A Question About Indurain...

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Mar 31, 2010
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Le breton said:
In 1987 and 1989 Delgado climbed AdH in 42:15
In 1991 he did it in 40:29 + 45sec = 41:14

In 1991, same team Indurain climbed AdH in 39:45 +45 sec = 40:30

In 1995, with better EPO protocole, he did it in 38:14.
To do 38:14 you need more than 90 ml/mn.kg, at least 92-93 ml/mn.kg.

In 1991, a guy like Luc Leblanc, 3 years before he started EPO, managed to hold on to Indurain wheel : 41:15 (with just Guimard type preparation)

Indurain's lung capacity is really not than huge 1 liter for every 10 kg, it probably is just average for a pro cyclist.
Oxygen flow rate (intake) is far, far more important.

You are not born with a large lung capacity usually, you develop it through appropriate exercise.

I read a story where his max heart rate could be 195 at a MTF. Then 60 seconds later would fall back to 60. His resting pulse was said to be measured at just 28 bpm.

Yes Cookster15, nice signatures for EPO :D.
doubtful. I for on have huge lung capacity. they recently tested me at age 27. and I never did any excersise for it. I have done and still do sports (mma) but I doubt it you would develop it that way.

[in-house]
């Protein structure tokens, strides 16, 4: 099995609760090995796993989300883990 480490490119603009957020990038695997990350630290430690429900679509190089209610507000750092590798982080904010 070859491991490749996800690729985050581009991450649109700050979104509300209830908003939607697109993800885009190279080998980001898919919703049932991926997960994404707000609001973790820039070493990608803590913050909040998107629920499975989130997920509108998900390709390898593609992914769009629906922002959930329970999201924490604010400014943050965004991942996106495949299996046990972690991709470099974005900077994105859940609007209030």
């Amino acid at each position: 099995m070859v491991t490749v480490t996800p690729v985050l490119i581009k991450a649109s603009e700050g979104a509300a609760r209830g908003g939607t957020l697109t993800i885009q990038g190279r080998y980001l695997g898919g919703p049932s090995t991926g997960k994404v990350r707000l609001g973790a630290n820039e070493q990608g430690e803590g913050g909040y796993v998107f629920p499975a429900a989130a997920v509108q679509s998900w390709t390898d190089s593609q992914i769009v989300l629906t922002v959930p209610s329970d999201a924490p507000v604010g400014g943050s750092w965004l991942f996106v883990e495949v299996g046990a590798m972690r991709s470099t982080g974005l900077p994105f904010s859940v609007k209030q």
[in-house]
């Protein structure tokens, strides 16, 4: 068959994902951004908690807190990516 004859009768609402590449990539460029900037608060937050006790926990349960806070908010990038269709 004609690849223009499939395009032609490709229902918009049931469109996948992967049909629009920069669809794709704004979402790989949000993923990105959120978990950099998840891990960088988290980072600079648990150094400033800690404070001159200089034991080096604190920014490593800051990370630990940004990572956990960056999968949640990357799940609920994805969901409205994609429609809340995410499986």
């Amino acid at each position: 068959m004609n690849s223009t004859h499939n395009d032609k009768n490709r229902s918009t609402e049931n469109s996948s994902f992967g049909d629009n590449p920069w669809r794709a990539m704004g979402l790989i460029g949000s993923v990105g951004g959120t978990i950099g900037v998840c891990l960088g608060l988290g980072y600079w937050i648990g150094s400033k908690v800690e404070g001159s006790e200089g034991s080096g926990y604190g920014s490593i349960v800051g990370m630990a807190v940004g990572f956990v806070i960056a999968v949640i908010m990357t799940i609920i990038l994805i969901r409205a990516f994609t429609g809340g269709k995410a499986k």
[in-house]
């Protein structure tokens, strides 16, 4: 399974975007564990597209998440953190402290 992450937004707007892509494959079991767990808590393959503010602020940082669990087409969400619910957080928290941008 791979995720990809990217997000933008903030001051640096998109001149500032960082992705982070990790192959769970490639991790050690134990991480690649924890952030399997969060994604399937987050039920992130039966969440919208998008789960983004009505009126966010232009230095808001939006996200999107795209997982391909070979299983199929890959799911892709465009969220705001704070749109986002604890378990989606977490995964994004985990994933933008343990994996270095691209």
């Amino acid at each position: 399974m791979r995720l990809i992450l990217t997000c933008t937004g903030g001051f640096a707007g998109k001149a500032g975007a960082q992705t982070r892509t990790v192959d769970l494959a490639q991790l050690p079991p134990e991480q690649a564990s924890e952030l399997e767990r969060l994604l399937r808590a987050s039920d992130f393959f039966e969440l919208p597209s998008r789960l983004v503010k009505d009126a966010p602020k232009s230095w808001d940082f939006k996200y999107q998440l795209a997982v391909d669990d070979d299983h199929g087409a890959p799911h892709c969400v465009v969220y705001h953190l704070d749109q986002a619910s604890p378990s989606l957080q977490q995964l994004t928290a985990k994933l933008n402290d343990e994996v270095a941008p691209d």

May 26, 2010
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Ryo Hazuki said:
pls share any evidence of this. most ridiculous thing I've read all day
The EPO years where it was unregulated.

Indurain 1.88 m (6 ft 2 in)
Riis 1.86 m (6 ft 1 in)
Ullrich 1.83 m (6 ft 0 in)
 
Mar 31, 2010
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D-Queued said:
Okay, I'll bite. Else your post might be without an audience.

It was legitimate.*

And, yes of course, Indurain used both water and vitamin supplements in 1995.

Now, who are 'you' referring to when you say you?

Dave.

*Actually, I sincerely appreciate your analysis and think it is bang on. We have seen TT average speeds of 53 kph in some instances. The power required for this is astronomically higher than 43-45 kph. There have been some aerodynamic improvements, of course, but not enough to explain 10 kph improvements.
not compared to the 90s but definitely in recent days among many other improvements.
 
Mar 31, 2010
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Benotti69 said:
The EPO years where it was unregulated.

Indurain 1.88 m (6 ft 2 in)
Riis 1.86 m (6 ft 1 in)
Ullrich 1.83 m (6 ft 0 in)
again where is the proof? I could just as well post ugrumov who was tiny and hammering flat itt's all of a sudden at age 35
 
Mar 31, 2010
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42x16ss said:
6'2 is very big for a climber. For a TT/Northern Classics/Rouleur type it's excellent. Mig riding TT's like a steam train isn't really that dodgy, it's the way he kept up with the likes of Pantani, Chiapucci and others in the mountains.
stop staring at heights. they mean nothing. bmi is what can say something about being able to climb. soler was 6 foor 3, 1.90 and a natural climnber because he had a tiny frame. countless othert examples as well.
 
May 26, 2010
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Ryo Hazuki said:
stop staring at heights. they mean nothing. bmi is what can say something about being able to climb. soler was 6 foor 3, 1.90 and a natural climnber because he had a tiny frame. countless othert examples as well.
so many you can only name 1:rolleyes: